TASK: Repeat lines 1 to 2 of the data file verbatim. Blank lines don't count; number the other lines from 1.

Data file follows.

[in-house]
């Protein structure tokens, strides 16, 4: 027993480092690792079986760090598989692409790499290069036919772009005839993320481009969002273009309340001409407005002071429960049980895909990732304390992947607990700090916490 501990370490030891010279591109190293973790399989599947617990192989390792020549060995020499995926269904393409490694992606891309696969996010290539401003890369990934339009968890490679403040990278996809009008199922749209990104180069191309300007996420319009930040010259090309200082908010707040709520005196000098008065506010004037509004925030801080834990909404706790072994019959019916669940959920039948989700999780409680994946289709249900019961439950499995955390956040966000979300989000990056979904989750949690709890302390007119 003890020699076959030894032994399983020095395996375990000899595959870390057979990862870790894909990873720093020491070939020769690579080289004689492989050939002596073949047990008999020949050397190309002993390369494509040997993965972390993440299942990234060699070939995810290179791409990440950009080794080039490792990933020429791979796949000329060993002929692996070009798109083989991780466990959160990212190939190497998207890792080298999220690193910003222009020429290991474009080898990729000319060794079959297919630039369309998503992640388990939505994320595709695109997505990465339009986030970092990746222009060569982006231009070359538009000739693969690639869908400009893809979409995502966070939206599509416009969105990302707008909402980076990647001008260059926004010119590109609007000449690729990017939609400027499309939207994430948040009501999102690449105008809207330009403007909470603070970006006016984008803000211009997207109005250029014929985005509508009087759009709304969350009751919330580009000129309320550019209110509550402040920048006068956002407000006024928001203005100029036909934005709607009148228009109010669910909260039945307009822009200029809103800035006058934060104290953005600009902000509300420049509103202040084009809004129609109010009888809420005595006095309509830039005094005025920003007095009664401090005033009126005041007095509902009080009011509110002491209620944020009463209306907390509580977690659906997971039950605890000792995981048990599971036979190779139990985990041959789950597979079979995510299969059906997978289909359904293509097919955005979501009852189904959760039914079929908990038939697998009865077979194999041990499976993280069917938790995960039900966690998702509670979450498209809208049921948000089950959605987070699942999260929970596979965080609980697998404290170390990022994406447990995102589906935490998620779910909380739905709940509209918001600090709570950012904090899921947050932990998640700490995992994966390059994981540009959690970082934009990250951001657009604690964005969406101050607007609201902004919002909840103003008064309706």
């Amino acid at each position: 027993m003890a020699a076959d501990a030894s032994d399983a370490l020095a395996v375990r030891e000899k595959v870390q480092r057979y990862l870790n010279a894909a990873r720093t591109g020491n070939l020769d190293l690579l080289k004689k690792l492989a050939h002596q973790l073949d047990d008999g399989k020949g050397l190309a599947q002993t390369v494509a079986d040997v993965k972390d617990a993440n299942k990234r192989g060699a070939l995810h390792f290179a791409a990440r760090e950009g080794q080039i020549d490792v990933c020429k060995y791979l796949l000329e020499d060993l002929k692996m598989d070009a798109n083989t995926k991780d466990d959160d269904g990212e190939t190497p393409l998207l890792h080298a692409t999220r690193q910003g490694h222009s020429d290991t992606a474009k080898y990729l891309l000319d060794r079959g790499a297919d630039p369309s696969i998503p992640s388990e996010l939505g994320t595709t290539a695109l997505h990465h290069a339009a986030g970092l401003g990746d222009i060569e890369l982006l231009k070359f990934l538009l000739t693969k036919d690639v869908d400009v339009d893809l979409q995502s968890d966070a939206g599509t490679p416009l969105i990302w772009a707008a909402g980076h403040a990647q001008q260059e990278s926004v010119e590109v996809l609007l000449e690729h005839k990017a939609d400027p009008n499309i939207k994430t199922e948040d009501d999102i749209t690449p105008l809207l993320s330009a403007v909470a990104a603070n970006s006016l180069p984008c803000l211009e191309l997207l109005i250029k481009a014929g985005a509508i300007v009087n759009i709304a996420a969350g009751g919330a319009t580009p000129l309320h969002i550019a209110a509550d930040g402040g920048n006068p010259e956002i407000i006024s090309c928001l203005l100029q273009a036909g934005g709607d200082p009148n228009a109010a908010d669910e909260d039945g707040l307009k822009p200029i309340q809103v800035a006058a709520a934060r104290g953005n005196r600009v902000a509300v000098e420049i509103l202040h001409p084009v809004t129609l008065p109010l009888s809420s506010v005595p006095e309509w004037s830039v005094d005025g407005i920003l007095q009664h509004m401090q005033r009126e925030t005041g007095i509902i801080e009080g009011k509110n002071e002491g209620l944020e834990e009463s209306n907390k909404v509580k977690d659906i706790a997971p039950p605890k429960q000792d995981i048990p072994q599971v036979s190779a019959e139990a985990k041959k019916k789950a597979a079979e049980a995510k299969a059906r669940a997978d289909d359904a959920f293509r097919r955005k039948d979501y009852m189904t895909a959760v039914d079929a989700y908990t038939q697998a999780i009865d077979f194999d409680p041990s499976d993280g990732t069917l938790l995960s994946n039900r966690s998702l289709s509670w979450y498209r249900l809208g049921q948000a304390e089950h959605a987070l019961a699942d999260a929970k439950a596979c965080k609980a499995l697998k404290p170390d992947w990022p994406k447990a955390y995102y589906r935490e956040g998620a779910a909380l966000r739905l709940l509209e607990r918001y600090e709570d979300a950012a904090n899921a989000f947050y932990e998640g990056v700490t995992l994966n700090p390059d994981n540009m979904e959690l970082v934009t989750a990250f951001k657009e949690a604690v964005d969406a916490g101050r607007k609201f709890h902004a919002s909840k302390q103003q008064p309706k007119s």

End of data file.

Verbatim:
[in-house]
């Protein structure tokens, strides 16, 4: 027993480092690792079986760090598989692409790499290069036919772009005839993320481009969002273009309340001409407005002071429960049980895909990732304390992947607990700090916490 501990370490030891010279591109190293973790399989599947617990192989390792020549060995020499995926269904393409490694992606891309696969996010290539401003890369990934339009968890490679403040990278996809009008199922749209990104180069191309300007996420319009930040010259090309200082908010707040709520005196000098008065506010004037509004925030801080834990909404706790072994019959019916669940959920039948989700999780409680994946289709249900019961439950499995955390956040966000979300989000990056979904989750949690709890302390007119 003890020699076959030894032994399983020095395996375990000899595959870390057979990862870790894909990873720093020491070939020769690579080289004689492989050939002596073949047990008999020949050397190309002993390369494509040997993965972390993440299942990234060699070939995810290179791409990440950009080794080039490792990933020429791979796949000329060993002929692996070009798109083989991780466990959160990212190939190497998207890792080298999220690193910003222009020429290991474009080898990729000319060794079959297919630039369309998503992640388990939505994320595709695109997505990465339009986030970092990746222009060569982006231009070359538009000739693969690639869908400009893809979409995502966070939206599509416009969105990302707008909402980076990647001008260059926004010119590109609007000449690729990017939609400027499309939207994430948040009501999102690449105008809207330009403007909470603070970006006016984008803000211009997207109005250029014929985005509508009087759009709304969350009751919330580009000129309320550019209110509550402040920048006068956002407000006024928001203005100029036909934005709607009148228009109010669910909260039945307009822009200029809103800035006058934060104290953005600009902000509300420049509103202040084009809004129609109010009888809420005595006095309509830039005094005025920003007095009664401090005033009126005041007095509902009080009011509110002491209620944020009463209306907390509580977690659906997971039950605890000792995981048990599971036979190779139990985990041959789950597979079979995510299969059906997978289909359904293509097919955005979501009852189904959760039914079929908990038939697998009865077979194999041990499976993280069917938790995960039900966690998702509670979450498209809208049921948000089950959605987070699942999260929970596979965080609980697998404290170390990022994406447990995102589906935490998620779910909380739905709940509209918001600090709570950012904090899921947050932990998640700490995992994966390059994981540009959690970082934009990250951001657009604690964005969406101050607007609201902004919002909840103003008064309706």